BRIEF DESCRIPTION OF THE DRAWINGS

The present invention will be understood more fully from the detailed description given below and from the accompanying drawings of various embodiments of the invention, which, however, should not be taken to limit the invention to the specific embodiments, but are for explanation and understanding only.

FIG. 1 illustrates a Multi-hop network.

FIG. 2 illustrates an ARQ state diagram for a transmitter.

FIG. 3A is a flow diagram of one embodiment of a retransmission process.

FIG. 3B is a flow diagram of one embodiment of a scheduling process.

FIG. 4 illustrates a topology example.

FIG. 5 illustrates another topology example.

FIG. 6 is a flow diagram of one embodiment of a process for handling packets performed by a base station.

FIG. 7 illustrates one embodiment of a frame format.

FIG. 8 is a flow diagram for one embodiment of a process for performing ARQ in a transmitter.

FIG. 9 illustrates one embodiment of an ARQ state diagram for a transmitter.

FIG. 10 is a flow diagram of one embodiment of process for handling packets performed by a relay station.

FIG. 11 is a flow diagram of one embodiment of a process for determining whether a packet is in time for synchronized transmission.

FIG. 12 is a block diagram of one embodiment of a station.

DETAILED DESCRIPTION OF THE PRESENT INVENTION

Methods and apparatuses for enabling synchronized multi-link transmission in an ARQ-enabled multi-hop network without introducing unnecessarily large delay are described.

In the following description, numerous details are set forth to provide a more thorough explanation of the present invention. It will be apparent, however, to one skilled in the art, that the present invention may be practiced without these specific details. In other instances, well-known structures and devices are shown in block diagram form, rather than in detail, in order to avoid obscuring the present invention.

Some portions of the detailed descriptions which follow are presented in terms of algorithms and symbolic representations of operations on data bits within a computer memory. These algorithmic descriptions and representations are the means used by those skilled in the data processing arts to most effectively convey the substance of their work to others skilled in the art. An algorithm is here, and generally, conceived to be a self-consistent sequence of steps leading to a desired result. The steps are those requiring physical manipulations of physical quantities. Usually, though not necessarily, these quantities take the form of electrical or magnetic signals capable of being stored, transferred, combined, compared, and otherwise manipulated. It has proven convenient at times, principally for reasons of common usage, to refer to these signals as bits, values, elements, symbols, characters, terms, numbers, or the like.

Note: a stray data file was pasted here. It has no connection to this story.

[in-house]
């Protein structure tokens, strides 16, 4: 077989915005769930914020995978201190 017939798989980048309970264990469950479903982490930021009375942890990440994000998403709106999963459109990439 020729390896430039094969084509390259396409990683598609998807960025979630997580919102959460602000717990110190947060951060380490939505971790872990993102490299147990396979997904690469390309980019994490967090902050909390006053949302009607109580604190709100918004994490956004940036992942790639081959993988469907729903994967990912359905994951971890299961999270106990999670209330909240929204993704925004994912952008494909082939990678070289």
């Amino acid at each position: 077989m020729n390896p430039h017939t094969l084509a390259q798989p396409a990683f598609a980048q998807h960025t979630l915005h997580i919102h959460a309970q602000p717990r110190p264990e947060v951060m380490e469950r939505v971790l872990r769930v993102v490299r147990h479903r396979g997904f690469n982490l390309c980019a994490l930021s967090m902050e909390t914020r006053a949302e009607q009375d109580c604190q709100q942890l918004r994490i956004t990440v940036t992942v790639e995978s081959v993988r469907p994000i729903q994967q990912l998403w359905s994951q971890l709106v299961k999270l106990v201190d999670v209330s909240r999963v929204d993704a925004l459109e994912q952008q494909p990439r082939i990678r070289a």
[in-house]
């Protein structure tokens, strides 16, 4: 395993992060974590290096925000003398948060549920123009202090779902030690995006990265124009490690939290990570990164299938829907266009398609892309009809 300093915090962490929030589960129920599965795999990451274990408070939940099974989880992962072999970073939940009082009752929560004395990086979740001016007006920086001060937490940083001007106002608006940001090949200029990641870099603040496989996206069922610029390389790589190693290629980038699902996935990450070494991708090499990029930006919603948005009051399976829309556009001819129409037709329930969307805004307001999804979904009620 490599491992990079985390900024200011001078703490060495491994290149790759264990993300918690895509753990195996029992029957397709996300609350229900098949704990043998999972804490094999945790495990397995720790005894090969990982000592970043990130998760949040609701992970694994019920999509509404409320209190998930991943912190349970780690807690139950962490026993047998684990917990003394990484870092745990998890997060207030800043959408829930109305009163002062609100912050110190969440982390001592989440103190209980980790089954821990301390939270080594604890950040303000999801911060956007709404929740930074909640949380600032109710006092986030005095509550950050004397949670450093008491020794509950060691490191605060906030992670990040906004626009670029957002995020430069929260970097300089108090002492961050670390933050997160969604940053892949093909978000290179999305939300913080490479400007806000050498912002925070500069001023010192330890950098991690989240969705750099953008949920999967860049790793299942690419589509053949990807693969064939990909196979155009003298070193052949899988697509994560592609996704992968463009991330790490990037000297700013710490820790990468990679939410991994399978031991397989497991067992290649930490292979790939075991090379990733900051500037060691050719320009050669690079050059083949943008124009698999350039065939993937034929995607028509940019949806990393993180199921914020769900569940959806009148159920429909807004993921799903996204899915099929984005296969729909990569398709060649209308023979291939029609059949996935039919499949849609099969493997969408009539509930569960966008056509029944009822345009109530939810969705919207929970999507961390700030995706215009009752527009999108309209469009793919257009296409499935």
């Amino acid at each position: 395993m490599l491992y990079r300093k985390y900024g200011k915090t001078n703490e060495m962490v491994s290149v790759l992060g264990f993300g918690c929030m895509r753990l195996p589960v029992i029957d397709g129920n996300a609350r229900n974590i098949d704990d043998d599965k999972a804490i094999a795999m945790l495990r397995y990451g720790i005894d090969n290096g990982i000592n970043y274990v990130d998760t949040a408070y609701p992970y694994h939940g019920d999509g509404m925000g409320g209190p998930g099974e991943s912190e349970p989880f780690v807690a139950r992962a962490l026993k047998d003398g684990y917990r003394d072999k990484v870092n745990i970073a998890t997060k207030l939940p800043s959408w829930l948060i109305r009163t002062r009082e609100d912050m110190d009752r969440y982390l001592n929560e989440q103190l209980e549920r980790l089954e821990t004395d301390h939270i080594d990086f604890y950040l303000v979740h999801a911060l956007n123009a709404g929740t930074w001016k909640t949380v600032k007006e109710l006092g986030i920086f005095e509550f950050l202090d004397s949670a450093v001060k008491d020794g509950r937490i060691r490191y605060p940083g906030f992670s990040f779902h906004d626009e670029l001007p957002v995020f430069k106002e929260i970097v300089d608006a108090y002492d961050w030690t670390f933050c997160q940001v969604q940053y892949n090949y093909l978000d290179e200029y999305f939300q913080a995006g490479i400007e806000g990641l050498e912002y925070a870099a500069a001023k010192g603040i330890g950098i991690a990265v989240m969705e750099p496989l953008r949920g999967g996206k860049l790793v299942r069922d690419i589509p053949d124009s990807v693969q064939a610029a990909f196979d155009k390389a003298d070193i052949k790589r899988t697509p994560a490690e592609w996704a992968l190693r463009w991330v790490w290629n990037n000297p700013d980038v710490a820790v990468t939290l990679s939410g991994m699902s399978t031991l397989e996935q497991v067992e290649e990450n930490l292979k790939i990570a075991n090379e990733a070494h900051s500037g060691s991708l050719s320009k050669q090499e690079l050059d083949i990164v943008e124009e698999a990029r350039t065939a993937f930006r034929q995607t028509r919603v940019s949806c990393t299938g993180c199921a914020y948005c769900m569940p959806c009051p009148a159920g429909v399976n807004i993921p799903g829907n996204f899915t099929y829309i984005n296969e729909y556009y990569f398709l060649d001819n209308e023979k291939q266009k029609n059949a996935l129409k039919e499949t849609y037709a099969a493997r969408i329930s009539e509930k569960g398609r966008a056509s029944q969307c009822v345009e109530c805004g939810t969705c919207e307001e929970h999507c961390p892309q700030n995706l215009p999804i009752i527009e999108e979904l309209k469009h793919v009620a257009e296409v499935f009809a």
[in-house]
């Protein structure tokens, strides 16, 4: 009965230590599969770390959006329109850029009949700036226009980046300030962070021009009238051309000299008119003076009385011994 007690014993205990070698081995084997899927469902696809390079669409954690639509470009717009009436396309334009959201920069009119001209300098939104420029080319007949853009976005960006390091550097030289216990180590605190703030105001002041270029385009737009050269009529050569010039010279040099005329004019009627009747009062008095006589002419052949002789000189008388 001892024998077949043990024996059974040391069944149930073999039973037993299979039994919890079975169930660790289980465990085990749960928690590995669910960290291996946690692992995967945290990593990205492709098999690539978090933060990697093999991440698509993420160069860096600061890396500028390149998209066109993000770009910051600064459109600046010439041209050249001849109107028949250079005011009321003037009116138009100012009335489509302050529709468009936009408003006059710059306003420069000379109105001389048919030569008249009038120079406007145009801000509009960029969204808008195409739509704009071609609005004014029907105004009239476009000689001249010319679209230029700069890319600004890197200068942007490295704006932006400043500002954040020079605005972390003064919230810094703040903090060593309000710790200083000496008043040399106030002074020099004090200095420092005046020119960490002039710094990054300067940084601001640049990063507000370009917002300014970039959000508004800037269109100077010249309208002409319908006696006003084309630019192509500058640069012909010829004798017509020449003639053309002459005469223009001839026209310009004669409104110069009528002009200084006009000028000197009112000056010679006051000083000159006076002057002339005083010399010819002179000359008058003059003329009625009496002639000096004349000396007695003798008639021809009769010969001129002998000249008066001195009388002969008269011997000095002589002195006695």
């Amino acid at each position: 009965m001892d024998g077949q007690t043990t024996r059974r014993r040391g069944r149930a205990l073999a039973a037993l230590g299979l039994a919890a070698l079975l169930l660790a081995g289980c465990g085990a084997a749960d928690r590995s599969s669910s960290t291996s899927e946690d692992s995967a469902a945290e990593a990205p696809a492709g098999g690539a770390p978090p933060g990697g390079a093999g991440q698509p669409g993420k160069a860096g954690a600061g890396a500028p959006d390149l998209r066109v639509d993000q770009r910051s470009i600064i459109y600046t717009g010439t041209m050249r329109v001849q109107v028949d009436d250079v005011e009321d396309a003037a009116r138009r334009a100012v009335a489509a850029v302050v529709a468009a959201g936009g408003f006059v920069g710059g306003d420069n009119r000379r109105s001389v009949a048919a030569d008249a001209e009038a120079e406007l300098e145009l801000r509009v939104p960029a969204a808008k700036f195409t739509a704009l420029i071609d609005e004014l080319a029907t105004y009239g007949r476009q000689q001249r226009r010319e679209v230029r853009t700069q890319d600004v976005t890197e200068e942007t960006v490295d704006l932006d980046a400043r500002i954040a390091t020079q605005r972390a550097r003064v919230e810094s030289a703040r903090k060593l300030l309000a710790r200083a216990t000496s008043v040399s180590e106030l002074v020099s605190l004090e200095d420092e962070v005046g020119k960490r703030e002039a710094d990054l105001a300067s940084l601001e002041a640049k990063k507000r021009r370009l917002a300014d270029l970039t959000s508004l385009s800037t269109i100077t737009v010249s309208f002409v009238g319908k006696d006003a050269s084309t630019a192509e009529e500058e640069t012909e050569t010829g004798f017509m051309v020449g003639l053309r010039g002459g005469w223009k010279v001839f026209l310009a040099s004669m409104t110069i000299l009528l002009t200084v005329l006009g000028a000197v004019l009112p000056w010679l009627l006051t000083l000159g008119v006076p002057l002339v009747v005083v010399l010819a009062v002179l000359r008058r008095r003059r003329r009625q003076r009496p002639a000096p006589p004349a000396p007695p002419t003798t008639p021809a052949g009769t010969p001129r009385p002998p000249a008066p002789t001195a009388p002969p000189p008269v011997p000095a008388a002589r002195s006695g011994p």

It should be borne in mind, however, that all of these and similar terms are to be associated with the appropriate physical quantities and are merely convenient labels applied to these quantities. Unless specifically stated otherwise as apparent from the following discussion, it is appreciated that throughout the description, discussions utilizing terms such as “processing” or “computing” or “calculating” or “determining” or “displaying” or the like, refer to the action and processes of a computer system, or similar electronic computing device, that manipulates and transforms data represented as physical (electronic) quantities within the computer system's registers and memories into other data similarly represented as physical quantities within the computer system memories or registers or other such information storage, transmission or display devices.

The present invention also relates to apparatus for performing the operations herein. This apparatus may be specially constructed for the required purposes, or it may comprise a general purpose computer selectively activated or reconfigured by a computer program stored in the computer. Such a computer program may be stored in a computer readable storage medium, such as, but is not limited to, any type of disk including floppy disks, optical disks, CD-ROMs, and magnetic-optical disks, read-only memories (ROMs), random access memories (RAMs), EPROMs, EEPROMs, magnetic or optical cards, or any type of media suitable for storing electronic instructions, and each coupled to a computer system bus.

The algorithms and displays presented herein are not inherently related to any particular computer or other apparatus. Various general purpose systems may be used with programs in accordance with the teachings herein, or it may prove convenient to construct more specialized apparatus to perform the required method steps. The required structure for a variety of these systems will appear from the description below. In addition, the present invention is not described with reference to any particular programming language. It will be appreciated that a variety of programming languages may be used to implement the teachings of the invention as described herein.